Tom’s Guide, in a review published over the weekend, called the QN90A model “the king of QLEDs.”
“The Samsung QN90A Neo QLED TV’s mini-LED backlighting makes for unmatched picture brightness, while a bounty of smart features and a new eco-friendly remote complete the premium experience. With a breathtaking one-inch-thin design, it’s also one of the best-looking sets you can buy,” the review said.
Tom’s Guide listed the positives as its design, its anti-glare abilities, its rechargeable remote, and that “Neo QLED delivers incredible brightness.” The listed negatives included “visible blooming at times,” a lack of Dolby Vision support, and just one HDMI 2.1 port.
“With a proprietary mini-LED panel called Neo QLED, the QN90A promises superior performance to both its established OLED competitors and the evermore convincing mid-range QLED makers. And even though the QN90A Neo QLED is the most premium of all the 4K 2021 Samsung TVs, it’s actually less expensive than its standout Q90T predecessor,” the review said.
In a Techradar review of the QN90A, published in May, the TV was given a rating of four stars out of five.
That review listed such positives as “extreme brightness,” color saturation, upscaling, and the eco-friendly remote. Cons include that the pedestal stand was “wobbly,” mediocre sound quality, and a lack of a OneConnect Box or DolbyVision support.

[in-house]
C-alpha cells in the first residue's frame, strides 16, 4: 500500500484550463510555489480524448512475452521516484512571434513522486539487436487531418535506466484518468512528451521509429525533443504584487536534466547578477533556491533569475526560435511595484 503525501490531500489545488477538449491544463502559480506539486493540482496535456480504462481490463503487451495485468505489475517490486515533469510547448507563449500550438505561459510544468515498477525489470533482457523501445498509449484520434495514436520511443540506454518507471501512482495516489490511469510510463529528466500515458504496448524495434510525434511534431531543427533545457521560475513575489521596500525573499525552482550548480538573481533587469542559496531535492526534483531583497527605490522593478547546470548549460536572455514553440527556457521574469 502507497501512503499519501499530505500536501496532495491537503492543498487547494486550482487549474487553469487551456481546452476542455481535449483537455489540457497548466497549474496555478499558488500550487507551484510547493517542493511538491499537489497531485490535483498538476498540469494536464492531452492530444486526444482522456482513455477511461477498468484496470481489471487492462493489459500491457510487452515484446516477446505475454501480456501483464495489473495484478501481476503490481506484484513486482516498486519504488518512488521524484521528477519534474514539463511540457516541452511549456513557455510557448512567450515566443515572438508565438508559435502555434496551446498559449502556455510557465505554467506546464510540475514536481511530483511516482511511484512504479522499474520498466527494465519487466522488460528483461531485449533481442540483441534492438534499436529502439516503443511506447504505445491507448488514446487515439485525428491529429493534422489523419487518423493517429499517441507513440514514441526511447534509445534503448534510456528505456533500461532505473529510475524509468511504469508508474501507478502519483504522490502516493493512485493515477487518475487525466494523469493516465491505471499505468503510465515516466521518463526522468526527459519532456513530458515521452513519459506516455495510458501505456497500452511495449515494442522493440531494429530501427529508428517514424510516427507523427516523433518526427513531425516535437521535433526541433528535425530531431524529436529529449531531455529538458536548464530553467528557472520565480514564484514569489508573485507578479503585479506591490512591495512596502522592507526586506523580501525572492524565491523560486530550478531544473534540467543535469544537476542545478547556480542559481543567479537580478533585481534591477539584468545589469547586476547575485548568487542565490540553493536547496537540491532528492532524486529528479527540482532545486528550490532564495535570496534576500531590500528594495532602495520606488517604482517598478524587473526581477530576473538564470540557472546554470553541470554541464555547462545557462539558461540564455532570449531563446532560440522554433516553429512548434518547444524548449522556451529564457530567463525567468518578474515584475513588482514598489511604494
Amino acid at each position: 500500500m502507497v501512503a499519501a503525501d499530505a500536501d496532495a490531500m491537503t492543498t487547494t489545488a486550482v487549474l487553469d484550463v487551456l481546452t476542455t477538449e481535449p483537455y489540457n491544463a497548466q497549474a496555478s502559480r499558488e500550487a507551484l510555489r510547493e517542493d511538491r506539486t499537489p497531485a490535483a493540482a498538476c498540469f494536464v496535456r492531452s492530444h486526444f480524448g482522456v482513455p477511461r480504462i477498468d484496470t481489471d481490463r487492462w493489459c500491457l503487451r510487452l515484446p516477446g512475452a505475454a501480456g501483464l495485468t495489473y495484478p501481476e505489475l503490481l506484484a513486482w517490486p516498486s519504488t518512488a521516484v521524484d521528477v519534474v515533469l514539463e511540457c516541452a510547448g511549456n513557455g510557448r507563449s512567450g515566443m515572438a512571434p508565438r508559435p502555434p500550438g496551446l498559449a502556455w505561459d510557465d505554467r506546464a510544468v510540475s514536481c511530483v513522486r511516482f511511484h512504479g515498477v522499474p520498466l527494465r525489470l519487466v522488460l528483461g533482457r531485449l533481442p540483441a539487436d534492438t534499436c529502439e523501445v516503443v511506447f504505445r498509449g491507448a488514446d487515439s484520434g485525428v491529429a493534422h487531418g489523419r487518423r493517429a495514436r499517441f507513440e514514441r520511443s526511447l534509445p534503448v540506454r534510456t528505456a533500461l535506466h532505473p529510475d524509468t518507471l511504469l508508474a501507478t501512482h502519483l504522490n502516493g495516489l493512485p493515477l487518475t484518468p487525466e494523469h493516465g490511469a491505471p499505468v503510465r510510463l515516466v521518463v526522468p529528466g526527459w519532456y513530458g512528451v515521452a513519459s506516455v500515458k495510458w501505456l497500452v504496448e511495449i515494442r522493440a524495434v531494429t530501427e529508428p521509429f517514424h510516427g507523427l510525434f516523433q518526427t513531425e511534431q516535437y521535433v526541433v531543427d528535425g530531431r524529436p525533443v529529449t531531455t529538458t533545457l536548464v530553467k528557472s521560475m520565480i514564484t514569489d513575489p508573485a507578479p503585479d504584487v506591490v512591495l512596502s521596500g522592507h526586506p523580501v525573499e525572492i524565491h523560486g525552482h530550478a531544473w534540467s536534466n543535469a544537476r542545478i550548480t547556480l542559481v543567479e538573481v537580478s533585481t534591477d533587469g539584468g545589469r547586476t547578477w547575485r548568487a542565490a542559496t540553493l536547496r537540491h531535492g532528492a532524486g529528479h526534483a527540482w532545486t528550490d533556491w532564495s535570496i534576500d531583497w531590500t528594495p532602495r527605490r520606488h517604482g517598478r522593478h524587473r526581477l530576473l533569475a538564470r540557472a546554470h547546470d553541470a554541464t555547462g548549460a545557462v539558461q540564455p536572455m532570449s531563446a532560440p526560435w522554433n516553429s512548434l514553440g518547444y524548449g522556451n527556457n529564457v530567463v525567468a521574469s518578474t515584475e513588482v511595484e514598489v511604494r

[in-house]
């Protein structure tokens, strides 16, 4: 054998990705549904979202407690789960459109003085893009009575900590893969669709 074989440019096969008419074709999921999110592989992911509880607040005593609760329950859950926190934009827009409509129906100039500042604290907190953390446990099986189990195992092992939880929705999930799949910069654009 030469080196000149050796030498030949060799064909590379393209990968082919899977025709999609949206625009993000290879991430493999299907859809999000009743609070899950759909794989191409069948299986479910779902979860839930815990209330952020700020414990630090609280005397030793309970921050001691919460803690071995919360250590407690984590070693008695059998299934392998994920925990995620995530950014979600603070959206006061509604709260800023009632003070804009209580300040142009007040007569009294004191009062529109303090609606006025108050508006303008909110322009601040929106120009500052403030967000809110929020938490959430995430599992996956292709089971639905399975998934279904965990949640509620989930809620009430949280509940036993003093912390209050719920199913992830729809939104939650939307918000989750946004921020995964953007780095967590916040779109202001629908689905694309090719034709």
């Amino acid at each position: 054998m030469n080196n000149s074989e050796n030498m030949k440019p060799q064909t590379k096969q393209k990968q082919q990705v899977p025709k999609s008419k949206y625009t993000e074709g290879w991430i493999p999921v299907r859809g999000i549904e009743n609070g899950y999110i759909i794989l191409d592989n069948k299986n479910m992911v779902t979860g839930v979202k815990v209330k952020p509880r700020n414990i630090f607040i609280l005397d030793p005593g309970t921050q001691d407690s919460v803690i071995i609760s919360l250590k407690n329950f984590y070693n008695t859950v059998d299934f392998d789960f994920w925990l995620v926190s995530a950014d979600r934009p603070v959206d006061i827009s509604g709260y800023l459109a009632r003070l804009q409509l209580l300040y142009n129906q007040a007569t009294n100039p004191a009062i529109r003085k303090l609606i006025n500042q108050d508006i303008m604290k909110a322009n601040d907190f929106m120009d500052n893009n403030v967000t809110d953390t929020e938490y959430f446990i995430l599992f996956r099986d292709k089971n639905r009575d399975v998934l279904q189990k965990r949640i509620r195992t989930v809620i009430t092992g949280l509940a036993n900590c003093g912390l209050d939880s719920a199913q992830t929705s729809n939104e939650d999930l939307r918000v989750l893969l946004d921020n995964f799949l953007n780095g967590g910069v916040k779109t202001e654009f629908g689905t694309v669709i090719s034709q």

“As one of Samsung’s first Neo QLED TVs, the Samsung QN90A is thinner, brighter, and bolder than before, offering a high peak brightness and fantastic contrast,” that review said. “Its thinner body comes with a few caveats in the form of thinner sound and a higher center of gravity, and it only sports one full spec HDMI 2.1 port. Its fantastic picture quality makes it an appealing choice, but some minor issues prevent it from being one of the best TVs this year.”
And a CNET review published in late May also praised the QN90A, calling it “closer than ever to OLED.”
“OLED TVs still have the best picture quality I've ever tested, but Samsung's QN90A comes closer than ever,” the CNET review said. "This QLED TV packs a punch brighter than any OLED television while managing to maintain contrast and black level to a degree I've never seen on any non-OLED before. If you crave that brightness, or you watch in a bright room where ambient light is a big issue, you should definitely consider this TV over a comparable OLED.”
The high-end TV is priced at $2,599.
Stephen Silver, a technology writer for The National Interest, is a journalist, essayist, and film critic, who is also a contributor to The Philadelphia Inquirer, Philly Voice, Philadelphia Weekly, the Jewish Telegraphic Agency, Living Life Fearless, Backstage magazine, Broad Street Review and Splice Today. The co-founder of the Philadelphia Film Critics Circle, Stephen lives in suburban Philadelphia with his wife and two sons. Follow him on Twitter at @StephenSilver.